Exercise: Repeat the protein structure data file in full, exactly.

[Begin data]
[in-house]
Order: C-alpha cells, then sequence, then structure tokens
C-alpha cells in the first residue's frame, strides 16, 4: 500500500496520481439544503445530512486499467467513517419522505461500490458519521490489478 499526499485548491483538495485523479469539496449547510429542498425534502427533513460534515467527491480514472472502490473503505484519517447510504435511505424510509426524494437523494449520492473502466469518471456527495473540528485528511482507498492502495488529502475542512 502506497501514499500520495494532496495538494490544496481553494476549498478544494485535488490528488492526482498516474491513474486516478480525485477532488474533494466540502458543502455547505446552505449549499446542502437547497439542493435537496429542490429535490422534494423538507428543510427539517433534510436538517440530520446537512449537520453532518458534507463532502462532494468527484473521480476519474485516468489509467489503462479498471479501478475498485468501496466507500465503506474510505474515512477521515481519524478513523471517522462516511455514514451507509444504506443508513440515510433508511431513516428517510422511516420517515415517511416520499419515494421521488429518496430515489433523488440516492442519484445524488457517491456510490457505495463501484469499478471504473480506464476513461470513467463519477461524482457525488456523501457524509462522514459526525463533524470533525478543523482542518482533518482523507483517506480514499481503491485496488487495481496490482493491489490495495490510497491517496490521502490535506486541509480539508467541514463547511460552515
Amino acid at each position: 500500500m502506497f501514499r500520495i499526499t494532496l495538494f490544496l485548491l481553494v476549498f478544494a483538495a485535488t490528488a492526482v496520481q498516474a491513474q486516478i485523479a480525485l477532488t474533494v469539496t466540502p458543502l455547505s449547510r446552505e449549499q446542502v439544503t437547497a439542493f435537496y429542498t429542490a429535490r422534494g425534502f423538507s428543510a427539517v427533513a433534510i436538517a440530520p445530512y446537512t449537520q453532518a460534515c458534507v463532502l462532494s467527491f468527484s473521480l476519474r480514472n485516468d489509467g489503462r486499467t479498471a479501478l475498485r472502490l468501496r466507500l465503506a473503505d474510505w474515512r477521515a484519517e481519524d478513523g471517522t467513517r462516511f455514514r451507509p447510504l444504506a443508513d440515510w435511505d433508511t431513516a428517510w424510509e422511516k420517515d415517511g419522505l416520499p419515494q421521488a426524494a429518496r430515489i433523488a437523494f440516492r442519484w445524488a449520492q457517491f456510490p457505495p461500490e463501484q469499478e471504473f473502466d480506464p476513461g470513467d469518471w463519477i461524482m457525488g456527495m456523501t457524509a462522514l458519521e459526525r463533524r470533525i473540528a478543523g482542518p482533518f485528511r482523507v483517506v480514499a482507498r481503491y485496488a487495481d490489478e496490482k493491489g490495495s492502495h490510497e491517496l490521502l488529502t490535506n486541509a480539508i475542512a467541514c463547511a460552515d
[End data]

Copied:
[in-house]
Order: C-alpha cells, then sequence, then structure tokens
C-alpha cells in the first residue's frame, strides 16, 4: 500500500496520481439544503445530512486499467467513517419522505461500490458519521490489478 499526499485548491483538495485523479469539496449547510429542498425534502427533513460534515467527491480514472472502490473503505484519517447510504435511505424510509426524494437523494449520492473502466469518471456527495473540528485528511482507498492502495488529502475542512 502506497501514499500520495494532496495538494490544496481553494476549498478544494485535488490528488492526482498516474491513474486516478480525485477532488474533494466540502458543502455547505446552505449549499446542502437547497439542493435537496429542490429535490422534494423538507428543510427539517433534510436538517440530520446537512449537520453532518458534507463532502462532494468527484473521480476519474485516468489509467489503462479498471479501478475498485468501496466507500465503506474510505474515512477521515481519524478513523471517522462516511455514514451507509444504506443508513440515510433508511431513516428517510422511516420517515415517511416520499419515494421521488429518496430515489433523488440516492442519484445524488457517491456510490457505495463501484469499478471504473480506464476513461470513467463519477461524482457525488456523501457524509462522514459526525463533524470533525478543523482542518482533518482523507483517506480514499481503491485496488487495481496490482493491489490495495490510497491517496490521502490535506486541509480539508467541514463547511460552515
Amino acid at each position: 500500500m502506497f501514499r500520495i499526499t494532496l495538494f490544496l485548491l481553494v476549498f478544494a483538495a485535488t490528488a492526482v496520481q498516474a491513474q486516478i485523479a480525485l477532488t474533494v469539496t466540502p458543502l455547505s449547510r446552505e449549499q446542502v439544503t437547497a439542493f435537496y429542498t429542490a429535490r422534494g425534502f423538507s428543510a427539517v427533513a433534510i436538517a440530520p445530512y446537512t449537520q453532518a460534515c458534507v463532502l462532494s467527491f468527484s473521480l476519474r480514472n485516468d489509467g489503462r486499467t479498471a479501478l475498485r472502490l468501496r466507500l465503506a473503505d474510505w474515512r477521515a484519517e481519524d478513523g471517522t467513517r462516511f455514514r451507509p447510504l444504506a443508513d440515510w435511505d433508511t431513516a428517510w424510509e422511516k420517515d415517511g419522505l416520499p419515494q421521488a426524494a429518496r430515489i433523488a437523494f440516492r442519484w445524488a449520492q457517491f456510490p457505495p461500490e463501484q469499478e471504473f473502466d480506464p476513461g470513467d469518471w463519477i461524482m457525488g456527495m456523501t457524509a462522514l458519521e459526525r463533524r470533525i473540528a478543523g482542518p482533518f485528511r482523507v483517506v480514499a482507498r481503491y485496488a487495481d490489478e496490482k493491489g490495495s492502495h490510497e491517496l490521502l488529502t490535506n486541509a480539508i475542512a467541514c463547511a460552515d